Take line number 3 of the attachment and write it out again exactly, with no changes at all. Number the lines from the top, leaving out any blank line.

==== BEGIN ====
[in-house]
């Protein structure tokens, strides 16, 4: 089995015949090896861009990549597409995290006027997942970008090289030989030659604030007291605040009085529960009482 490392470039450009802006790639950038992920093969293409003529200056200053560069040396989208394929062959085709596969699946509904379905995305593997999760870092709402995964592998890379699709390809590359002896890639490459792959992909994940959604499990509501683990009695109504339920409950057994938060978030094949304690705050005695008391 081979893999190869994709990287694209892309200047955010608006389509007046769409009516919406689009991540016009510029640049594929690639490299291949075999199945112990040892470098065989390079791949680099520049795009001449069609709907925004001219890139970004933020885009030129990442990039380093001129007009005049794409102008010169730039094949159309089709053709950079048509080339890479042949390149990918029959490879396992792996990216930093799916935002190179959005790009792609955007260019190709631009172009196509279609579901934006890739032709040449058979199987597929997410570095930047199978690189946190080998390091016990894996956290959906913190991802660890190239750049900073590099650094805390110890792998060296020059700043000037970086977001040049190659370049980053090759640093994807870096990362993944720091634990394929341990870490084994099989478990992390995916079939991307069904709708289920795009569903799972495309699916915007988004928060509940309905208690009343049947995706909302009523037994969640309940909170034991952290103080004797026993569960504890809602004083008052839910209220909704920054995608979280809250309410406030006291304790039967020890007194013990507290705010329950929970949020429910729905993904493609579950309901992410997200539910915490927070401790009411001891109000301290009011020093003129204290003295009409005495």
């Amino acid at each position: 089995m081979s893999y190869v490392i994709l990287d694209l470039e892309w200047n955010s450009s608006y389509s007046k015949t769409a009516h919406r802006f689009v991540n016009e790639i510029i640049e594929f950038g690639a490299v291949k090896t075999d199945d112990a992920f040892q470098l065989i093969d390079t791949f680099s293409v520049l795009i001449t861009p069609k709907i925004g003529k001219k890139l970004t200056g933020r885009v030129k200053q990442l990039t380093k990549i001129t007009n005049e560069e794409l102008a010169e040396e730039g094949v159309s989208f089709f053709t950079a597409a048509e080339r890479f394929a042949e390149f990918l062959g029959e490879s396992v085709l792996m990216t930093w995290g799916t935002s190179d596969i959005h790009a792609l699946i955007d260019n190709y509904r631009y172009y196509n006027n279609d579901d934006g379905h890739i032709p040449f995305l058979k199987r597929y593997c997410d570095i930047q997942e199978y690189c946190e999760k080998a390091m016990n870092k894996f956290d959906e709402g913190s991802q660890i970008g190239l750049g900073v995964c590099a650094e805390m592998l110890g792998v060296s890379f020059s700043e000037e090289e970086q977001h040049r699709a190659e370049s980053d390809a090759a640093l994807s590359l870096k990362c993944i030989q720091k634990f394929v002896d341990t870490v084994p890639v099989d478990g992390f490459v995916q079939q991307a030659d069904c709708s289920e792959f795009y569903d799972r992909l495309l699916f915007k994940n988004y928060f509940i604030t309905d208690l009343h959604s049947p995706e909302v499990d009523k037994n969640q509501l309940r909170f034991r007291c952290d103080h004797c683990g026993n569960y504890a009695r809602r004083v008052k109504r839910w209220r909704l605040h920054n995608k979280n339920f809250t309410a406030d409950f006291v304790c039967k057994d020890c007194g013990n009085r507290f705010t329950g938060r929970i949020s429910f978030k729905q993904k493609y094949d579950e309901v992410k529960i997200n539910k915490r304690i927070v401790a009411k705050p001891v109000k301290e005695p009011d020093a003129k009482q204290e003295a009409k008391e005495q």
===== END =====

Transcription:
């Amino acid at each position: 089995m081979s893999y190869v490392i994709l990287d694209l470039e892309w200047n955010s450009s608006y389509s007046k015949t769409a009516h919406r802006f689009v991540n016009e790639i510029i640049e594929f950038g690639a490299v291949k090896t075999d199945d112990a992920f040892q470098l065989i093969d390079t791949f680099s293409v520049l795009i001449t861009p069609k709907i925004g003529k001219k890139l970004t200056g933020r885009v030129k200053q990442l990039t380093k990549i001129t007009n005049e560069e794409l102008a010169e040396e730039g094949v159309s989208f089709f053709t950079a597409a048509e080339r890479f394929a042949e390149f990918l062959g029959e490879s396992v085709l792996m990216t930093w995290g799916t935002s190179d596969i959005h790009a792609l699946i955007d260019n190709y509904r631009y172009y196509n006027n279609d579901d934006g379905h890739i032709p040449f995305l058979k199987r597929y593997c997410d570095i930047q997942e199978y690189c946190e999760k080998a390091m016990n870092k894996f956290d959906e709402g913190s991802q660890i970008g190239l750049g900073v995964c590099a650094e805390m592998l110890g792998v060296s890379f020059s700043e000037e090289e970086q977001h040049r699709a190659e370049s980053d390809a090759a640093l994807s590359l870096k990362c993944i030989q720091k634990f394929v002896d341990t870490v084994p890639v099989d478990g992390f490459v995916q079939q991307a030659d069904c709708s289920e792959f795009y569903d799972r992909l495309l699916f915007k994940n988004y928060f509940i604030t309905d208690l009343h959604s049947p995706e909302v499990d009523k037994n969640q509501l309940r909170f034991r007291c952290d103080h004797c683990g026993n569960y504890a009695r809602r004083v008052k109504r839910w209220r909704l605040h920054n995608k979280n339920f809250t309410a406030d409950f006291v304790c039967k057994d020890c007194g013990n009085r507290f705010t329950g938060r929970i949020s429910f978030k729905q993904k493609y094949d579950e309901v992410k529960i997200n539910k915490r304690i927070v401790a009411k705050p001891v109000k301290e005695p009011d020093a003129k009482q204290e003295a009409k008391e005495q």